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Ontogeny of predator-sensitive foraging and routine metabolism in larval shorthorn sculpin, Myoxocephalus scorpius
Killen, S.S.; Gampert, A.K.; Brown, J.A. (2007). Ontogeny of predator-sensitive foraging and routine metabolism in larval shorthorn sculpin, Myoxocephalus scorpius. Mar. Biol. (Berl.) 152(6): 1249-1261.
In: Marine Biology. Springer: Heidelberg; Berlin. ISSN 0025-3162; e-ISSN 1432-1793, more
Peer reviewed article  

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  • Killen, S.S.
  • Gampert, A.K.
  • Brown, J.A.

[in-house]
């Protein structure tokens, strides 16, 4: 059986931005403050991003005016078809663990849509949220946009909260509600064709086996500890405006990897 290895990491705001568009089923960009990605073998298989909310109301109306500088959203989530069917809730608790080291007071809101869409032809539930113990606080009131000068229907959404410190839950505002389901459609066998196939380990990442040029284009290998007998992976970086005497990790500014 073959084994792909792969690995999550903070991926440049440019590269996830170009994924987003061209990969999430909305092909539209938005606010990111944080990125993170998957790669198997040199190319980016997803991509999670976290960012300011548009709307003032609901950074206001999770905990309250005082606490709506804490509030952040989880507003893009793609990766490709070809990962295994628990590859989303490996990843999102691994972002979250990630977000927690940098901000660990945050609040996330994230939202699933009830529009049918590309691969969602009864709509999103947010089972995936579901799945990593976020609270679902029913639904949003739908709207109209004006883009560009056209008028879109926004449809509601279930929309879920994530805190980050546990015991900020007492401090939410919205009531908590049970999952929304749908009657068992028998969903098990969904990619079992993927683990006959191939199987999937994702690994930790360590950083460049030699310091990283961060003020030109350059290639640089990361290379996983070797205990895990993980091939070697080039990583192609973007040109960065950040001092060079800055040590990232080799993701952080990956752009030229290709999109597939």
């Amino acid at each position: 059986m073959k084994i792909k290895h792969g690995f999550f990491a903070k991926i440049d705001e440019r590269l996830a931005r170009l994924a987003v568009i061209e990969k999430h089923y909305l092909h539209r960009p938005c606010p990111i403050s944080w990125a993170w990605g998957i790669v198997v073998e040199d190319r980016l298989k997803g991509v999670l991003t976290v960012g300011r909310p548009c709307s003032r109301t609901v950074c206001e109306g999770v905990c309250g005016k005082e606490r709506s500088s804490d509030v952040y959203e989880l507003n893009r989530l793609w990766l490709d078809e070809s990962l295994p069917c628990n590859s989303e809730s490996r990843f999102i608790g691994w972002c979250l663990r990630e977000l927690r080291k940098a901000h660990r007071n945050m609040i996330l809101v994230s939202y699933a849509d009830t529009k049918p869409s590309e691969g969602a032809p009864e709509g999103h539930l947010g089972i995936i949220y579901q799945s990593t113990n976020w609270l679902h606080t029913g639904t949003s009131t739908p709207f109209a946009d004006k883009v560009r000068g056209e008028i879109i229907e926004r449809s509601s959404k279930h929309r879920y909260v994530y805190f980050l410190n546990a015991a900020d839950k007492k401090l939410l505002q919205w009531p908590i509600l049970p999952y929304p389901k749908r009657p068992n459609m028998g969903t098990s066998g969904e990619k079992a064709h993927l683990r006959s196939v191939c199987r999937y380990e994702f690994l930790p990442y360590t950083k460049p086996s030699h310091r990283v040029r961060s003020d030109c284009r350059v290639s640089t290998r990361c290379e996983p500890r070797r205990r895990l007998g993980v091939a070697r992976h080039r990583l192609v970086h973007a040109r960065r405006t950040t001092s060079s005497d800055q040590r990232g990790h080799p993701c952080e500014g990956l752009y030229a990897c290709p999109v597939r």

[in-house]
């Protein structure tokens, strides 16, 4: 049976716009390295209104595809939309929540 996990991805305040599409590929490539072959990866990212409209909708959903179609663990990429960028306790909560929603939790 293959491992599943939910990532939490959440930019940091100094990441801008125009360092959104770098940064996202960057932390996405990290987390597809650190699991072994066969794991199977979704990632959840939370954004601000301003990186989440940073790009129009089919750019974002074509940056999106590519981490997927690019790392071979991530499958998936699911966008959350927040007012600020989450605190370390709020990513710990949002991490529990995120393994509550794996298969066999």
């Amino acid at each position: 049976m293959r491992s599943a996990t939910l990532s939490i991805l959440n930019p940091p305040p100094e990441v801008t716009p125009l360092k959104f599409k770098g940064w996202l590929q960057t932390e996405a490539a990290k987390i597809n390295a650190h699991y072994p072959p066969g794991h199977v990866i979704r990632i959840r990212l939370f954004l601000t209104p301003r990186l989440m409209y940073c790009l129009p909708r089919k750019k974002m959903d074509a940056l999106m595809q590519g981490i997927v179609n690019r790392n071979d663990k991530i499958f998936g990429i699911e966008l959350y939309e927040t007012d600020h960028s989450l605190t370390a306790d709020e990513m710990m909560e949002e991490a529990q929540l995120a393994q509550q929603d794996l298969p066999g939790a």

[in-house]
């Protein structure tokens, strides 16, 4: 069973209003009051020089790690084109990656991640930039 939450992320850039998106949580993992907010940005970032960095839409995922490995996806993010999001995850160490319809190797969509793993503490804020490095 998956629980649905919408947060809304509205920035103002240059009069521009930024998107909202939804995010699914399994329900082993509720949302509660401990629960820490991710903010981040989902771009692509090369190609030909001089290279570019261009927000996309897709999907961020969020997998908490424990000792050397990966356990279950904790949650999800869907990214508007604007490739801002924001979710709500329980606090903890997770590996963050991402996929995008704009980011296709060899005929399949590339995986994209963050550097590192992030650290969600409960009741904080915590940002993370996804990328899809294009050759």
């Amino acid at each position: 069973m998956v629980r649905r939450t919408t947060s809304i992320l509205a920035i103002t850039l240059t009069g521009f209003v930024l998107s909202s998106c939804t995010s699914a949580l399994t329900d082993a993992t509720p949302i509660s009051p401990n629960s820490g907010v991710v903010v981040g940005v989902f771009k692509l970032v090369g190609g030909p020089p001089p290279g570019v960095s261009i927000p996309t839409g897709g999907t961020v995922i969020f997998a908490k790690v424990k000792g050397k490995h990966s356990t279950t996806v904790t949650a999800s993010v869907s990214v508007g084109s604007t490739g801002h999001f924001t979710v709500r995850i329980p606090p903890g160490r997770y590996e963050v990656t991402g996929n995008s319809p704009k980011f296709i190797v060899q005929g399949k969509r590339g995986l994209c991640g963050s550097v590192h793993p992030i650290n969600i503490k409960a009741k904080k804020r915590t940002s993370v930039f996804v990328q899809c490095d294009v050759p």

Most animals will reduce foraging activity in the presence of a predatory threat. However, little is known about the onset of this decision-making ability during the early life stages of fishes, and how the trade-off between foraging and predator-avoidance may be affected by changes in metabolic demand during ontogeny. To examine these issues, the foraging behaviour of larval shorthorn sculpin Myoxocephalus scorpius was monitored during visual exposure to a predatory threat (juvenile Atlantic cod, Gadus morhua) throughout development at 3°C (March–April, 2004). Larvae did not respond to predatory exposure during the first week post-hatch, but thereafter showed drastic reductions in foraging activity when exposed to predators. During early development, the mass-specific routine metabolism of shorthorn sculpin larvae displayed a triphasic ontogeny and peaked during metamorphosis. This high mass-specific metabolic demand could make reduced foraging under predation threat very costly during this stage of development. To further investigate this possibility, additional experiments were performed (March–April, 2005) where larvae were reared with visual exposure to predators for 6 h day-1 during the feeding period. At 7-week post-hatch, larvae exposed to predators were smaller (wet mass and SL), showed decreased levels of whole-body lipids and certain fatty acids, and experienced higher rates of mortality as compared to control larvae. In environments where abundant predators cause larval fish to reduce their foraging rate, growth and survival of larvae may be negatively affected.

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